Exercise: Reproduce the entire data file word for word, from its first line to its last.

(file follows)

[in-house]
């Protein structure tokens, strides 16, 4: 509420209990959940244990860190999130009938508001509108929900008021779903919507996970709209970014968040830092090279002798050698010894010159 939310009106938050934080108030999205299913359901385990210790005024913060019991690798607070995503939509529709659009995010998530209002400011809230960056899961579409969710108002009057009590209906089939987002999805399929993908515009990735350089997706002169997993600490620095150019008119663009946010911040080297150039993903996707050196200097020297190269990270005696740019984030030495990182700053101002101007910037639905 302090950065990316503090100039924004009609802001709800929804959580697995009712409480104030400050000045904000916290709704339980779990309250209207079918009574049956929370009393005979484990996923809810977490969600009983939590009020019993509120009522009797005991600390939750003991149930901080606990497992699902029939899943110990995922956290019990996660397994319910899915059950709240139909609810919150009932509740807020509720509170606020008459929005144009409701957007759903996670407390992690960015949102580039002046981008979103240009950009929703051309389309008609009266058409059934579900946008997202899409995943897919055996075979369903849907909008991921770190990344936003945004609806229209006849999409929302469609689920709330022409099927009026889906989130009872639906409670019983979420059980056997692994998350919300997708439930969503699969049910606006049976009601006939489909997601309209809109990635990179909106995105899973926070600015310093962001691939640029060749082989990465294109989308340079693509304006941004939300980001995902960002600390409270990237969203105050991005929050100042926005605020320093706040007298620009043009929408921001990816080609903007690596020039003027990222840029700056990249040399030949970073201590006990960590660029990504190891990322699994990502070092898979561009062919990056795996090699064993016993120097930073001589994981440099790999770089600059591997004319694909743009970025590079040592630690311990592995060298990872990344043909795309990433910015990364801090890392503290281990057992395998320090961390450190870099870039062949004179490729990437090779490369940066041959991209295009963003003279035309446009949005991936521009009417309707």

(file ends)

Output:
[in-house]
């Protein structure tokens, strides 16, 4: 509420209990959940244990860190999130009938508001509108929900008021779903919507996970709209970014968040830092090279002798050698010894010159 939310009106938050934080108030999205299913359901385990210790005024913060019991690798607070995503939509529709659009995010998530209002400011809230960056899961579409969710108002009057009590209906089939987002999805399929993908515009990735350089997706002169997993600490620095150019008119663009946010911040080297150039993903996707050196200097020297190269990270005696740019984030030495990182700053101002101007910037639905 302090950065990316503090100039924004009609802001709800929804959580697995009712409480104030400050000045904000916290709704339980779990309250209207079918009574049956929370009393005979484990996923809810977490969600009983939590009020019993509120009522009797005991600390939750003991149930901080606990497992699902029939899943110990995922956290019990996660397994319910899915059950709240139909609810919150009932509740807020509720509170606020008459929005144009409701957007759903996670407390992690960015949102580039002046981008979103240009950009929703051309389309008609009266058409059934579900946008997202899409995943897919055996075979369903849907909008991921770190990344936003945004609806229209006849999409929302469609689920709330022409099927009026889906989130009872639906409670019983979420059980056997692994998350919300997708439930969503699969049910606006049976009601006939489909997601309209809109990635990179909106995105899973926070600015310093962001691939640029060749082989990465294109989308340079693509304006941004939300980001995902960002600390409270990237969203105050991005929050100042926005605020320093706040007298620009043009929408921001990816080609903007690596020039003027990222840029700056990249040399030949970073201590006990960590660029990504190891990322699994990502070092898979561009062919990056795996090699064993016993120097930073001589994981440099790999770089600059591997004319694909743009970025590079040592630690311990592995060298990872990344043909795309990433910015990364801090890392503290281990057992395998320090961390450190870099870039062949004179490729990437090779490369940066041959991209295009963003003279035309446009949005991936521009009417309707």